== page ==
Beethoven + Disneyland = ?

As a composer, theater artist and choreographer, John Moran aims to lead his audiences by the eyes and ears through a magical world.

John Moran 88 224 (photo credit: Dmitry Tyulpanov)
John Moran 88 224
(photo credit: Dmitry Tyulpanov)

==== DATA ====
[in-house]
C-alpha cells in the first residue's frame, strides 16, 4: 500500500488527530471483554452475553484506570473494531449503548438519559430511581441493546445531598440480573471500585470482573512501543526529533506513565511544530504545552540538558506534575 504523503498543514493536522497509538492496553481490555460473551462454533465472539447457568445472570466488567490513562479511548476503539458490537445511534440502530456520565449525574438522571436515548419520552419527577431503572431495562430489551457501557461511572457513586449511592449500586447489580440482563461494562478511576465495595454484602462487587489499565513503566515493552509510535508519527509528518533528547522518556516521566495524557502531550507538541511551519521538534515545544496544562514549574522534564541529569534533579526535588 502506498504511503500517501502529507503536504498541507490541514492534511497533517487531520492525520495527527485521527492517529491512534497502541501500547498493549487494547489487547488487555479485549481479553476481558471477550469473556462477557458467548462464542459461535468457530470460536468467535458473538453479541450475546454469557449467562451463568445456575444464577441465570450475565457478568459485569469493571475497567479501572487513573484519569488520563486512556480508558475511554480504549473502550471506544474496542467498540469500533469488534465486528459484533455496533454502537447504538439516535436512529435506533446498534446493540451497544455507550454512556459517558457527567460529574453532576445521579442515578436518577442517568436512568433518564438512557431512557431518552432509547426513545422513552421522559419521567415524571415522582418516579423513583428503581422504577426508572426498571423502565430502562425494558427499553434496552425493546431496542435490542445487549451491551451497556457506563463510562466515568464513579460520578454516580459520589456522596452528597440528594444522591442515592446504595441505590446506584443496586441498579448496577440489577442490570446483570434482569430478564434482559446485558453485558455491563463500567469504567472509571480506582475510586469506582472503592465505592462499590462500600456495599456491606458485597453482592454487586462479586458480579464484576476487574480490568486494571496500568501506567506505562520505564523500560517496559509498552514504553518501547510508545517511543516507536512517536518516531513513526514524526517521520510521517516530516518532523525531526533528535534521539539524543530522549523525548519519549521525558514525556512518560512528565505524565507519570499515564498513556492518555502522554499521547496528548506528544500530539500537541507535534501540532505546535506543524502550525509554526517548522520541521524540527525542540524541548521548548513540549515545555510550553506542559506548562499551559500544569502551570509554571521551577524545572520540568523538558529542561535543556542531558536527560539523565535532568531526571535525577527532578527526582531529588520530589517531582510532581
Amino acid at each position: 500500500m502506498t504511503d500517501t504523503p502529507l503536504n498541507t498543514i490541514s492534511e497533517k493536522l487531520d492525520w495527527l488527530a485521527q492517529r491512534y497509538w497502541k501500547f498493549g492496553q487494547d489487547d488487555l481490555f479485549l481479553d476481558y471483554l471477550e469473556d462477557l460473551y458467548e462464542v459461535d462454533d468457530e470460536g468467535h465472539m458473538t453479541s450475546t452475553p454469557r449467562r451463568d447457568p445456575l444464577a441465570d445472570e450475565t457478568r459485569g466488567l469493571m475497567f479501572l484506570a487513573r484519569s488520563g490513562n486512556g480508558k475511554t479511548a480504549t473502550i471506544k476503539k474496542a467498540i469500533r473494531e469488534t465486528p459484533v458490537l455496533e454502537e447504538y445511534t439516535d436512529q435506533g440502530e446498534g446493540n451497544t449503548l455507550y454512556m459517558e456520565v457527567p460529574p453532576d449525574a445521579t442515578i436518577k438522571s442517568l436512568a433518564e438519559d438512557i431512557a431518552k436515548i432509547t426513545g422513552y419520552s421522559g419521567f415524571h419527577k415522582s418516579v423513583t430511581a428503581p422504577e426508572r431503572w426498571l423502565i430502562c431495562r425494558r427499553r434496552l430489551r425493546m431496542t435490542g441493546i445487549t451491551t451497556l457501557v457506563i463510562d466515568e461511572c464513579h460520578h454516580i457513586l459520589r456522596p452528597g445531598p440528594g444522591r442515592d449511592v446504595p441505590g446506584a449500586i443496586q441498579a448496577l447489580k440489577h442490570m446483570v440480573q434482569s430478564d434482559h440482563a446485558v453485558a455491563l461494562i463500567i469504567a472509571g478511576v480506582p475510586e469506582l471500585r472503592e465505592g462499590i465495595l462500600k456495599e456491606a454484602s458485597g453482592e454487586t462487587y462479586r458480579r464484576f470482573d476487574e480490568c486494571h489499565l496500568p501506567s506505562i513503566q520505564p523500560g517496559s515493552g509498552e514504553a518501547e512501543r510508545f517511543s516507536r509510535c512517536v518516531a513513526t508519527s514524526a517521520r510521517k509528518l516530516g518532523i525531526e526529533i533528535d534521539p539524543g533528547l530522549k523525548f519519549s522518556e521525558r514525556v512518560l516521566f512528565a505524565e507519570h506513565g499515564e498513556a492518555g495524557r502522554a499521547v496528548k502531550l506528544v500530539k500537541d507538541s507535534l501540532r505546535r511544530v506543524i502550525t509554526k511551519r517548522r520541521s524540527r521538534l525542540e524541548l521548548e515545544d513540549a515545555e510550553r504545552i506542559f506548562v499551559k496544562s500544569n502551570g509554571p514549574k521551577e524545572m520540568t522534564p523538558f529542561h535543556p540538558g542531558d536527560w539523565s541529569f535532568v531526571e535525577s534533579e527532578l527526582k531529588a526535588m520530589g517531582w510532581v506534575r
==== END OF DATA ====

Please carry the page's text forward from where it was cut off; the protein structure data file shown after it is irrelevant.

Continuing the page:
When he was a little boy in Lincoln, Nebraska, John Moran prayed "to be like Beethoven because he was serious about his work, but I also wanted to work at Disneyland. That was the apex for me as a little kid. So there were these ideas, a synchronicity between serious Beethoven and the Magic Kingdom." Moran never did get to work at Disneyland, but he has become a much-praised composer, theater artist and choreographer. He's appearing May 21, 22 and 23 at the Clipa Aduma international festival of performance art and visual theater in Tel Aviv with "John Moran's show meets (after some difficulties) the dancer Michal Herman." According to Clipa artistic director Idit Herman, who saw the piece five times at last year's Edinburgh Festival, "the show asks 'what is truth?' but he does it in a very light way. It's funny, but also very serious. I've left his show laughing and in tears." Every fraction of every movement, sound and text in a Moran show is manufactured. The performers lip-synch, yet it looks spontaneous. It's like the creation of the multiple images in an animated film, and, yes, like Disneyland itself - "which takes and leads you by the eyes and ears the way it wants you to go." WHEN HE was 10, Moran wanted to build a Disneyland of his own at home, but of course he couldn't; so he built elaborate sound castles with tape recorders "and a person would be the animation using a frame-by-frame technique to fit it to the sounds I'd made. That's why the performers are silent in almost everything I've ever done, and it still works essentially the same way." At 43, the young-looking Moran is skinny, gentle and has a direct, ingenuous gaze. He was adopted and is an only child. His father was an opera vocal coach, his mother an opera singer who became a nurse. His formal schooling ended at 14, at which point "I knew I was going to be an artist." During his teens he experimented with the guitar, with bands, with painting "and at 18 I decided I was a composer." Fast forward to 1987 when 23-year-old John Moran knocked at the door of Philip Glass's home in New York's East Village clutching Jack Benny, his first opera. It was produced in 1989, received huge praise, and the following year the Lincoln Center commissioned his second opera, The Manson Family, that starred punker Iggy Pop. Other large shows followed, such as Book of the Dead with Uma Thurman and Matthew in the School of Life with Allen Ginsberg. Moran also directed the shows. "I'm going to be your protégé," Moran had told Glass when he visited Lincoln, and the composer gave the boy his address. Moran lived in the Glass home for 10 years, and the stars in his operas were among the many celebrated guests there. The generous Glass took his young genius everywhere, and if at the time he had a bit of a swelled head from all the praise he got, now "the little things he said every day keep coming back at me. He was a great teacher." Glass and Ginsberg "were very serious about Tibetan Buddhism," continues Moran, "and that has influenced my work in that the life of this world is an illusion, to me a musical illusion. Yet because words, sound and movement mesh perfectly, the illusion is one of reality." THE SOUNDS in a Moran score are very specific. Together they create an aural tapestry that's "like a pointillist painting. It takes approximately 300 sound cues to make a natural-sounding minute." Naturalism for Moran equals the common human patterns in speech and movement and he has a huge computerized library from which to draw. Moran's works in the 1990s were multimedia spectaculars but after Book of the Dead in 2000, "I said 'let's simplify.'" In 2003 he started what has been a five-year collaboration with dancer Saori Tsukada. The critics who came to his shows then were from the dance world "and so now I'm a choreographer." There is praise, there is fame, but there is also frustration and even penury. Moran spent two rather fruitless years in Paris as an artist-in-residence. When he went home in 2006, he had no home to go to. He's given up his flat to come here, and would like to stay until he goes to Ireland in September. "Money and I are not friends," he says wryly. With him, the work really is what's important, no matter what, "and I made that decision very young." It's still Beethoven and Disneyland, and a whole lot more.